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The Supreme Constitutional Court released a statement Sunday condemning the protests that blocked judges from entering the building to hear lawsuits challenging the Constituent Assembly and the Shura Council, describing the events as a “dark day” for the judiciary.
“The session on reviewing lawsuits filed [in] the Supreme Constitutional Court took place on 2 December 2012, which [will be] a dark day in history of the Egyptian judiciary throughout the ages. As judges were close to the court in the morning, they found protesters surrounding the building, blocking its gates, climbing its fence and chanting anti-judge slogans inciting people against [the judges]. Judges couldn’t access the court, as this would have endangered them due to the unstable security condition,” the court’s statement read.
“The Supreme Constitutional Court’s judges have no choice other than declaring their inability to perform their sacred duties in such an atmosphere full of hatred and the desire for revenge; hence the judges announce [the] suspending the court sessions until they are able to resume their message and review lawsuits filed to the court without being exposed to any psychological or physical pressure.”
Consideration of both cases has been postponed indefinitely, with no new or follow-up sessions scheduled as of yet.
SCC vice president Tahani al-Gebali also accused the police forces of failing to protect the judges and court employees, which led to them being unable to enter the building.
Gebali told Al-Masry Al-Youm that the head of the court spoke on Saturday with Interior Minister Ahmed Gamal Eddin to ensure that the police forces would supply the personnel needed to secure the judges’ entry. However, the police did not provide the necessary protection, she said, adding that she did not know if this failing was intentional or not.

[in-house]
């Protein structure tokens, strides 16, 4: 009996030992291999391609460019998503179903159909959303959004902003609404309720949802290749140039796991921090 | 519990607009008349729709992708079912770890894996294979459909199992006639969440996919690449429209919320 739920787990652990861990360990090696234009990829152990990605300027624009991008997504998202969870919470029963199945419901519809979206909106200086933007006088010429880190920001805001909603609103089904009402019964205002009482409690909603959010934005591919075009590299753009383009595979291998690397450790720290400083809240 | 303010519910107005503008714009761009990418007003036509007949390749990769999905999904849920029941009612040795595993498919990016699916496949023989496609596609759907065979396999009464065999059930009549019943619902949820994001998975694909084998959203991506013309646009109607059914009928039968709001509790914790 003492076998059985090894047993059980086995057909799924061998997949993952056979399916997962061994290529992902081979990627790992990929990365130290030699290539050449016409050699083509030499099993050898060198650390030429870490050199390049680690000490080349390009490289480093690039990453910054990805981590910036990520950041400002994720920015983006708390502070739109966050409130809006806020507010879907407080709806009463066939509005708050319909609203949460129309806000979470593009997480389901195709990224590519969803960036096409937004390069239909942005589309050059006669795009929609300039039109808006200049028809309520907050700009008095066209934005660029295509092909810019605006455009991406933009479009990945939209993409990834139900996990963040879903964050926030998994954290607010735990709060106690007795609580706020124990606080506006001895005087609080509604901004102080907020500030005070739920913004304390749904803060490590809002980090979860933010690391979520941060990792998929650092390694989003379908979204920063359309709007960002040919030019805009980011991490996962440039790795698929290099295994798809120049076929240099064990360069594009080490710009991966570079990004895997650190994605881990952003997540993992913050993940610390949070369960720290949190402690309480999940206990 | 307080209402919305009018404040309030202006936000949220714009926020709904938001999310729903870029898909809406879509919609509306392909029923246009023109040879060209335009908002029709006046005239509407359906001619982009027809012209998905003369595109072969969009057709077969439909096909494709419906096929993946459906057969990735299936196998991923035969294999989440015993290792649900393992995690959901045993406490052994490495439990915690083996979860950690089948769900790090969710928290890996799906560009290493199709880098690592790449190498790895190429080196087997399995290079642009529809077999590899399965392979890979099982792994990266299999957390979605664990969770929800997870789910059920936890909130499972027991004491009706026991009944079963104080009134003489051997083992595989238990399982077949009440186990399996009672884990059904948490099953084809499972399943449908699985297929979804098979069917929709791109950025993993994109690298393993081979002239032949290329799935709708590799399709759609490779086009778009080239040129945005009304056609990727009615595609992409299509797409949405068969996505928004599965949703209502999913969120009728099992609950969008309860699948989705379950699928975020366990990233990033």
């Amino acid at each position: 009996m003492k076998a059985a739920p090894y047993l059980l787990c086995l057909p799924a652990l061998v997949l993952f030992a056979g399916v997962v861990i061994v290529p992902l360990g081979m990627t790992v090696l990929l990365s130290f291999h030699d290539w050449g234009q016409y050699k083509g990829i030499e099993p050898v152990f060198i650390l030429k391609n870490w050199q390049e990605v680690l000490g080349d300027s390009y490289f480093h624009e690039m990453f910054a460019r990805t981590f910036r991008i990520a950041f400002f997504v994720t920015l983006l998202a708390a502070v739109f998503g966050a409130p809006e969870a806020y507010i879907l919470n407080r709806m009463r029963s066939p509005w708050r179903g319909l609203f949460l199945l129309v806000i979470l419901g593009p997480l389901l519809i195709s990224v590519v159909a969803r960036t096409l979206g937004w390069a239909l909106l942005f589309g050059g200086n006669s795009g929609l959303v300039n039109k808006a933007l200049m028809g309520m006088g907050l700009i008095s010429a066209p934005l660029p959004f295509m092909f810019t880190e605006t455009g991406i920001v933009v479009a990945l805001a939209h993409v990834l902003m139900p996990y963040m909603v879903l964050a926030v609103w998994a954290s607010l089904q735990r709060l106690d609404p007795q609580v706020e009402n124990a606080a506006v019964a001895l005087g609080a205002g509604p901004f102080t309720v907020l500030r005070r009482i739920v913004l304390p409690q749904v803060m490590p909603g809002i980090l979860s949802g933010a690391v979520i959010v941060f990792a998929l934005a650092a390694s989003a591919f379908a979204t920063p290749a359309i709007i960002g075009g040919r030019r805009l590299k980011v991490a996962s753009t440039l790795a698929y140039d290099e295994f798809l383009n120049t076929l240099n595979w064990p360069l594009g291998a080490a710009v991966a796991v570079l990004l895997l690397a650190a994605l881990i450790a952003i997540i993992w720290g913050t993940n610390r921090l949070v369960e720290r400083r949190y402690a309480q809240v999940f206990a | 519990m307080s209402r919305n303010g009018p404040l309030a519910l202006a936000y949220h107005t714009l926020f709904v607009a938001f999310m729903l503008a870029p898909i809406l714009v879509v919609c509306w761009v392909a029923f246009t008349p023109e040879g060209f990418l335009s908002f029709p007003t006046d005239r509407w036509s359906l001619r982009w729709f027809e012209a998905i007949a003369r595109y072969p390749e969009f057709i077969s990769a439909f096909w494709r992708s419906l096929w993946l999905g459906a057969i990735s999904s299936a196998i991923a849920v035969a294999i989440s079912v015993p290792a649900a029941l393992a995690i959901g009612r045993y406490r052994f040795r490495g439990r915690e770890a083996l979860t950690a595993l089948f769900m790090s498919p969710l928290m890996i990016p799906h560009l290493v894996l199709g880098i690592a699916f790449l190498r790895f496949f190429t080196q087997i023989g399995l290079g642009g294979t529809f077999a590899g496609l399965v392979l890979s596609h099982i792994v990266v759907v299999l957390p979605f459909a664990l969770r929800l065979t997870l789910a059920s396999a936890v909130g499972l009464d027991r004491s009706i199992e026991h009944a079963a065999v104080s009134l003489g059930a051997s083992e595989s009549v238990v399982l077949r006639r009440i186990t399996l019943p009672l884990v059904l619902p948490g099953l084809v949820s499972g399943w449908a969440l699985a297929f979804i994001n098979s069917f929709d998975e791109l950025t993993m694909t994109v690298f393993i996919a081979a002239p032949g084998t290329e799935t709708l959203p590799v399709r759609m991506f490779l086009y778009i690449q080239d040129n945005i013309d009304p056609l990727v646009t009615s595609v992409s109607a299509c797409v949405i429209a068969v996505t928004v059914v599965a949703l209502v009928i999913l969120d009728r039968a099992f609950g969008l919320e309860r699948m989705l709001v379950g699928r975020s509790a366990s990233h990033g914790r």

Gebali said she received notification from major security leaders warning her of the danger trying to enter the court at this time, or even being in the vicinity of the building.
The SCC has also received threats of being burnt and its members assassinated, according to Gebali.
The Interior Ministry said in a statement on Sunday that government is committed to protecting and securing the headquarters of the SCC, as well as all vital national institutions.
The security forces protecting the court headquarters are in control of the entrances and exits of the building, the statement said, to secure the entry of the judges and all court personnel. The statement claimed that court workers, some judges and lawyers have been able to enter the court because of this protection.
Freedom and Justice Party head Saad al-Katatny called on the demonstrators in front of the SCC not to disrupt the work of the court or attack the judges, adding that the party rejects the use of violence.
Katatni addressed demonstrators in a Facebook post demanding that they abide by the rules of peaceful protest as prescribed by law.
The development came as the court was to begin consideration of the two cases that have set the court on a collision course with Morsy and his supporters. Relations between the president and the Supreme Constitutional Court have been chilly since the court dissolved the People's Assembly in June, with Morsy's supporters accusing the court of fealty to former President Hosni Mubarak's regime and decrying its verdicts as politically motivated.
The court, in turn, has rejected such accusations as "mere lies." Morsy's controversial constitutional declaration granting himself broad powers and immunizing the Shura Council and Constituent Assembly from dissolution has further raised the ire of much of the judiciary.
One of the lawsuits under consideration by the court challenges the law governing the formation of the Constituent Assembly, which the now-dissolved People's Assembly had passed in July, while the other challenged the constitutionality of the election law for the Shura Council. The Constituent Assembly and both houses of Parliament are heavily dominated by Islamist allies of Morsy.
The court’s Commissioners Authority issued a report on 19 November recommending that the Constituent Assembly remain in place, but it is unclear whether or not the report will have any bearing on the court's verdict.